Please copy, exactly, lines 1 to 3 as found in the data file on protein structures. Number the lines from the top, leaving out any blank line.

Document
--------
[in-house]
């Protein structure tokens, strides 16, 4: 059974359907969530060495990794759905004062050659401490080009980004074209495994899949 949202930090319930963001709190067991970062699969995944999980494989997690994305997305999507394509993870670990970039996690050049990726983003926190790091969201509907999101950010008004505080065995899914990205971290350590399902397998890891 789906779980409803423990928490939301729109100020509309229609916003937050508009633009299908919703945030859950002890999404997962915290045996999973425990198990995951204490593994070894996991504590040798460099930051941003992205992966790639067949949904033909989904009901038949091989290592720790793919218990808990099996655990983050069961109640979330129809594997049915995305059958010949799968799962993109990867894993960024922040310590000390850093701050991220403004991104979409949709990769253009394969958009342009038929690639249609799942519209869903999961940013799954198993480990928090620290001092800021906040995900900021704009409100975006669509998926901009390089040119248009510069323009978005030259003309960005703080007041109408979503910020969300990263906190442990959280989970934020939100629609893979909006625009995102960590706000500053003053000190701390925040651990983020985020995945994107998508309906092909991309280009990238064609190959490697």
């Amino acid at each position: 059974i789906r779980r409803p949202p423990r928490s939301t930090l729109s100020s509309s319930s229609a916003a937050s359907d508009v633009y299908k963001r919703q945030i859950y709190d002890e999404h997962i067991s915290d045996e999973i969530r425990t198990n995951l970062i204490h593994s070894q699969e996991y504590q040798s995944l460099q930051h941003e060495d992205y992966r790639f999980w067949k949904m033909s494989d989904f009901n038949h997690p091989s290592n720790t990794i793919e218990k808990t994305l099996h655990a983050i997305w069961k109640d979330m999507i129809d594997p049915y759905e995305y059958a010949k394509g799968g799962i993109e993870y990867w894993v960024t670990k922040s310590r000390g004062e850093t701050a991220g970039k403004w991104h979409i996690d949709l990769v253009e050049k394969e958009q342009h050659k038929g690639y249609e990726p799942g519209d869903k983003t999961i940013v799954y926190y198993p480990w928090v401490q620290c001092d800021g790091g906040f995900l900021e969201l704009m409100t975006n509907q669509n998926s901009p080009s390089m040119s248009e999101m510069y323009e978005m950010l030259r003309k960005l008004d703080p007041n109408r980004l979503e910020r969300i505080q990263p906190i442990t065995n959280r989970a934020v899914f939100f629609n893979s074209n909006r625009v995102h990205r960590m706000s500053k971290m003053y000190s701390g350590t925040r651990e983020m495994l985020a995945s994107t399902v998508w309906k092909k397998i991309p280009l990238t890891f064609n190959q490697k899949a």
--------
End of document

[in-house]
């Protein structure tokens, strides 16, 4: 059974359907969530060495990794759905004062050659401490080009980004074209495994899949 949202930090319930963001709190067991970062699969995944999980494989997690994305997305999507394509993870670990970039996690050049990726983003926190790091969201509907999101950010008004505080065995899914990205971290350590399902397998890891 789906779980409803423990928490939301729109100020509309229609916003937050508009633009299908919703945030859950002890999404997962915290045996999973425990198990995951204490593994070894996991504590040798460099930051941003992205992966790639067949949904033909989904009901038949091989290592720790793919218990808990099996655990983050069961109640979330129809594997049915995305059958010949799968799962993109990867894993960024922040310590000390850093701050991220403004991104979409949709990769253009394969958009342009038929690639249609799942519209869903999961940013799954198993480990928090620290001092800021906040995900900021704009409100975006669509998926901009390089040119248009510069323009978005030259003309960005703080007041109408979503910020969300990263906190442990959280989970934020939100629609893979909006625009995102960590706000500053003053000190701390925040651990983020985020995945994107998508309906092909991309280009990238064609190959490697």
């Amino acid at each position: 059974i789906r779980r409803p949202p423990r928490s939301t930090l729109s100020s509309s319930s229609a916003a937050s359907d508009v633009y299908k963001r919703q945030i859950y709190d002890e999404h997962i067991s915290d045996e999973i969530r425990t198990n995951l970062i204490h593994s070894q699969e996991y504590q040798s995944l460099q930051h941003e060495d992205y992966r790639f999980w067949k949904m033909s494989d989904f009901n038949h997690p091989s290592n720790t990794i793919e218990k808990t994305l099996h655990a983050i997305w069961k109640d979330m999507i129809d594997p049915y759905e995305y059958a010949k394509g799968g799962i993109e993870y990867w894993v960024t670990k922040s310590r000390g004062e850093t701050a991220g970039k403004w991104h979409i996690d949709l990769v253009e050049k394969e958009q342009h050659k038929g690639y249609e990726p799942g519209d869903k983003t999961i940013v799954y926190y198993p480990w928090v401490q620290c001092d800021g790091g906040f995900l900021e969201l704009m409100t975006n509907q669509n998926s901009p080009s390089m040119s248009e999101m510069y323009e978005m950010l030259r003309k960005l008004d703080p007041n109408r980004l979503e910020r969300i505080q990263p906190i442990t065995n959280r989970a934020v899914f939100f629609n893979s074209n909006r625009v995102h990205r960590m706000s500053k971290m003053y000190s701390g350590t925040r651990e983020m495994l985020a995945s994107t399902v998508w309906k092909k397998i991309p280009l990238t890891f064609n190959q490697k899949a």